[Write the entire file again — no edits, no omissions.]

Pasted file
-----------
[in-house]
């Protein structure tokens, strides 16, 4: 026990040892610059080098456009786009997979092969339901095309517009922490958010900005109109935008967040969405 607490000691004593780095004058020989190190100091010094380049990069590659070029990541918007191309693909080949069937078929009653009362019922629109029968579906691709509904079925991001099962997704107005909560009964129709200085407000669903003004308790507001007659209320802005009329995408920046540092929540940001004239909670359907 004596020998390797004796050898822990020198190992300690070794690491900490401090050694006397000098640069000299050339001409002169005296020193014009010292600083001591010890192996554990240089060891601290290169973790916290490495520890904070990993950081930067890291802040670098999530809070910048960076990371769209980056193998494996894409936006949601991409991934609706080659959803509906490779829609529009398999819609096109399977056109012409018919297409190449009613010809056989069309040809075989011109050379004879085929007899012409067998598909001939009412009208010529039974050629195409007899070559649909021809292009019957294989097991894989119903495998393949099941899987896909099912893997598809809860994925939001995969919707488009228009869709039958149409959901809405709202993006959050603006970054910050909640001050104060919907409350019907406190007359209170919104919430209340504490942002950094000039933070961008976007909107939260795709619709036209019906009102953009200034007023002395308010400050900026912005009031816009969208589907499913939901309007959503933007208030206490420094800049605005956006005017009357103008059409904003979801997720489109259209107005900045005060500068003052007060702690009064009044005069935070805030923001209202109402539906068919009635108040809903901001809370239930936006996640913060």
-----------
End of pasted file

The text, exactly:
[in-house]
């Protein structure tokens, strides 16, 4: 026990040892610059080098456009786009997979092969339901095309517009922490958010900005109109935008967040969405 607490000691004593780095004058020989190190100091010094380049990069590659070029990541918007191309693909080949069937078929009653009362019922629109029968579906691709509904079925991001099962997704107005909560009964129709200085407000669903003004308790507001007659209320802005009329995408920046540092929540940001004239909670359907 004596020998390797004796050898822990020198190992300690070794690491900490401090050694006397000098640069000299050339001409002169005296020193014009010292600083001591010890192996554990240089060891601290290169973790916290490495520890904070990993950081930067890291802040670098999530809070910048960076990371769209980056193998494996894409936006949601991409991934609706080659959803509906490779829609529009398999819609096109399977056109012409018919297409190449009613010809056989069309040809075989011109050379004879085929007899012409067998598909001939009412009208010529039974050629195409007899070559649909021809292009019957294989097991894989119903495998393949099941899987896909099912893997598809809860994925939001995969919707488009228009869709039958149409959901809405709202993006959050603006970054910050909640001050104060919907409350019907406190007359209170919104919430209340504490942002950094000039933070961008976007909107939260795709619709036209019906009102953009200034007023002395308010400050900026912005009031816009969208589907499913939901309007959503933007208030206490420094800049605005956006005017009357103008059409904003979801997720489109259209107005900045005060500068003052007060702690009064009044005069935070805030923001209202109402539906068919009635108040809903901001809370239930936006996640913060």